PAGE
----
Some call this a clash of East Coast and West Coast cultures. Washington regulators going after Facebook for its 'share everything' openness, as well as its unevenly applied privacy controls.
Users can control their privacy settings, but the FTC claims Facebook wasn't honoring them or was changing them without notice.
"On numerous occasions, it violated privacy commitments to its hundreds of millions of users," said FTC Chairman Jon Leibowitz. "This settlement order insures this should never happen again."
The FTC says Facebook had promised not to share personal information with advertisers, but it did. It also gave third-party applications full, instead of limited access, to personal data. Even when users deleted their account, photos and videos were still accessible.
"We expect companies to respect privacy, and translating that respect for privacy into an operational practice is where companies sometimes can go astray," said Eric Goldman, director of the High-Tech Law Institute at Santa Clara University.
Facebook CEO Mark Zuckerberg posted on his blog that "we've made a bunch of mistakes" and "I'm committed to making Facebook the leader in transparency and control around privacy."
Facebook has 800 million users worldwide; 200 million in the United States. The settlement calls for the appointment of two chief privacy officers, a 20-year government audit of its privacy practices, and a $16,000 fine per day for each violation in the future.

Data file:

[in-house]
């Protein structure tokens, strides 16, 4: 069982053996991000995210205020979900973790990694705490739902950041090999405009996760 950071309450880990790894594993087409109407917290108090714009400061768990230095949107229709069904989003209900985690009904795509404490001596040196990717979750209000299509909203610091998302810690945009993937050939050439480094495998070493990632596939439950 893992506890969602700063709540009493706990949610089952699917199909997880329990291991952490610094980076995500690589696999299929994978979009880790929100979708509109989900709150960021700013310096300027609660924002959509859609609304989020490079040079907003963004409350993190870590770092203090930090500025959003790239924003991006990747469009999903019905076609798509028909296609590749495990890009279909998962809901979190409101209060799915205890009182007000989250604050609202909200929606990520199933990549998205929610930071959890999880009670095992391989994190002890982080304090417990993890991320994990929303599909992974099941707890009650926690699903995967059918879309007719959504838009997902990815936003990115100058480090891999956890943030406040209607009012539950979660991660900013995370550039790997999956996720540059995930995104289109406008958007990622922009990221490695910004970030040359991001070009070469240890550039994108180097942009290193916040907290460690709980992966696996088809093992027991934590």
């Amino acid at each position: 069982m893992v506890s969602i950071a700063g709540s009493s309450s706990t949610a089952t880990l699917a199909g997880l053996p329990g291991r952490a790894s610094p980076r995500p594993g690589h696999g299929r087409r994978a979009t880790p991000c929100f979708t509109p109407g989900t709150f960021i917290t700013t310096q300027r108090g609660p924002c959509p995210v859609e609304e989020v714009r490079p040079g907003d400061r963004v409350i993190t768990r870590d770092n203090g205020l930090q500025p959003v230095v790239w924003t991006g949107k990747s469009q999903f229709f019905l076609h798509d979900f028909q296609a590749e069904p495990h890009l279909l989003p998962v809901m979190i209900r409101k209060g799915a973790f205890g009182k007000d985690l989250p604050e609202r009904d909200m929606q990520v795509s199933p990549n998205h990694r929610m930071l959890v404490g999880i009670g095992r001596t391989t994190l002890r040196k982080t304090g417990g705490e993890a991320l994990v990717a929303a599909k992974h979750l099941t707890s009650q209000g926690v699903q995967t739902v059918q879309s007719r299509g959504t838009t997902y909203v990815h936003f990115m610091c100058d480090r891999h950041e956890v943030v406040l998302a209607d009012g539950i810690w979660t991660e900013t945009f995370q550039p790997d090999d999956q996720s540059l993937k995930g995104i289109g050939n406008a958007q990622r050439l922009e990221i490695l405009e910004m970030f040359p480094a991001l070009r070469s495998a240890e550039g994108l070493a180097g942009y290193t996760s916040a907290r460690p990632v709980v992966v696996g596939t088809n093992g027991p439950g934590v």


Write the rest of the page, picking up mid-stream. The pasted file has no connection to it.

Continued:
Users of the social networking site are pleased.
"It's pretty important. I don't even… [I'm] very careful of what photos I put on. I try to be as careful as possible," said Facebook user Gira Desai.
Facebook now joins Google and Twitter to agree to FTC privacy settlements. However, analysts worry that these large social media companies have been hobbled.
"It's the smaller companies, the startups, that are going to have more ability to innovate in this area because they're not going to be dealing with a bunch of bureaucrats telling them what to do," said CNET.com reporter Declan McCullagh.
For that reason, critics argue that Facebook should have taken this to court, but a legal challenge could take years, and that could complicate Facebook's efforts to try to go public early next year.